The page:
I think the Wikipedia page summarizes it quite well; the intent was to oppose racial integration of public spaces.
Fundamentally it was a disagreement about segregation and integration. The authors of the Manifesto wanted to preserve a specific culture of segregation and privilege. The Supreme court required integration, which was a threat to that culture. From before the founding of the country, we have been aware of the "peculiar problem" of the South, and aware that it was an existential problem. The Constitutional Convention agreed to not discuss it, and agreed to the 3/5 compromise as the price of nationhood, but it just deferred the problem. The Missouri compromise deferred the problem. The Civil War decided the problem, and we're still carrying out the implementation of that solution.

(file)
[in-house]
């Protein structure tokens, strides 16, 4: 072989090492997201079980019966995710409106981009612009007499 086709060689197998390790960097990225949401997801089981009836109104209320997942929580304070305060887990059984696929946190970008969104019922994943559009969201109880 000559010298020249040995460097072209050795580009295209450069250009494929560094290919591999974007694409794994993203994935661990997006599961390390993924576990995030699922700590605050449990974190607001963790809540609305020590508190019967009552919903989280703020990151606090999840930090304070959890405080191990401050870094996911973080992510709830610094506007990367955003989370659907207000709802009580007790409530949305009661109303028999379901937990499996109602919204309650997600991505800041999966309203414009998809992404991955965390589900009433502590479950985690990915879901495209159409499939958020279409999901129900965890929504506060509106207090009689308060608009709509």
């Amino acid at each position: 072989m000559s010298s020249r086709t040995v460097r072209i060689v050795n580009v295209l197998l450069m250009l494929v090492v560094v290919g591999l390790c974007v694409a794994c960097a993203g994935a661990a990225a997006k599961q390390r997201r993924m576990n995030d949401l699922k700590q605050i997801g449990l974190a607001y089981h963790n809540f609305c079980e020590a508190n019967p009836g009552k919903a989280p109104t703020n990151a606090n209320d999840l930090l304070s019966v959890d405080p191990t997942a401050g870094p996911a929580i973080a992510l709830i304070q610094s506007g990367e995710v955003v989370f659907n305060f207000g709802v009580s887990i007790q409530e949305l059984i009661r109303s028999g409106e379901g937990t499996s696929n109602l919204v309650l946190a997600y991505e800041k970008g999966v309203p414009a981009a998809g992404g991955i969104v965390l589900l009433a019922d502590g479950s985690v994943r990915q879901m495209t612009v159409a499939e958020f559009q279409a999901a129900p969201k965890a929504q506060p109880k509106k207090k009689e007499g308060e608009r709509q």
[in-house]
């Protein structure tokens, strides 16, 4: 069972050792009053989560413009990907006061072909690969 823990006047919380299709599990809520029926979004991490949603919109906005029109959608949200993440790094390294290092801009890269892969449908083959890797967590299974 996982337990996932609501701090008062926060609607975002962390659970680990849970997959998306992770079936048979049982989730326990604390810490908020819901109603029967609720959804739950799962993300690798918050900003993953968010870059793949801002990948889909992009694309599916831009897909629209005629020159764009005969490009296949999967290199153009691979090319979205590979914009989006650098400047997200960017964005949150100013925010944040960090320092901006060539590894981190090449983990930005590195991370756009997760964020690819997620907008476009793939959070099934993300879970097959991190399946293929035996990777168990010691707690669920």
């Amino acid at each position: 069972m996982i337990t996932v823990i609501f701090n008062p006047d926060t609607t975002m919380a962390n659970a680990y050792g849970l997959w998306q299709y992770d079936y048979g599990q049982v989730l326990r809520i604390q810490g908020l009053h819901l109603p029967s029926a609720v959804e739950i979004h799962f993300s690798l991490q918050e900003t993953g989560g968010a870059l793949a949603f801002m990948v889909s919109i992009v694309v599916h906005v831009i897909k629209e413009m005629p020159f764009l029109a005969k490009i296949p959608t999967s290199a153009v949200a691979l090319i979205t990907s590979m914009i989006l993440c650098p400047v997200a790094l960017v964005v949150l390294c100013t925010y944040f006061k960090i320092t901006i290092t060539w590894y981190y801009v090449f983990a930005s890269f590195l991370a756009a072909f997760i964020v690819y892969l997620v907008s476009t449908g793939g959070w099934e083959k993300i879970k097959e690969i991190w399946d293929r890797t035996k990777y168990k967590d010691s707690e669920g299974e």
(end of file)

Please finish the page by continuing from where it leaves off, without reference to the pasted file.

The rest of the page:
Segregation, diversity and Supreme Court rulings touch on Federalism vs sovereignty, autonomy vs central power (in this context, I wouldn't call it "Federal" power) and a host of other things. But at the core the Southern Manifesto was an attempt to preserve a system that we as a country have determined to be racist and unacceptable.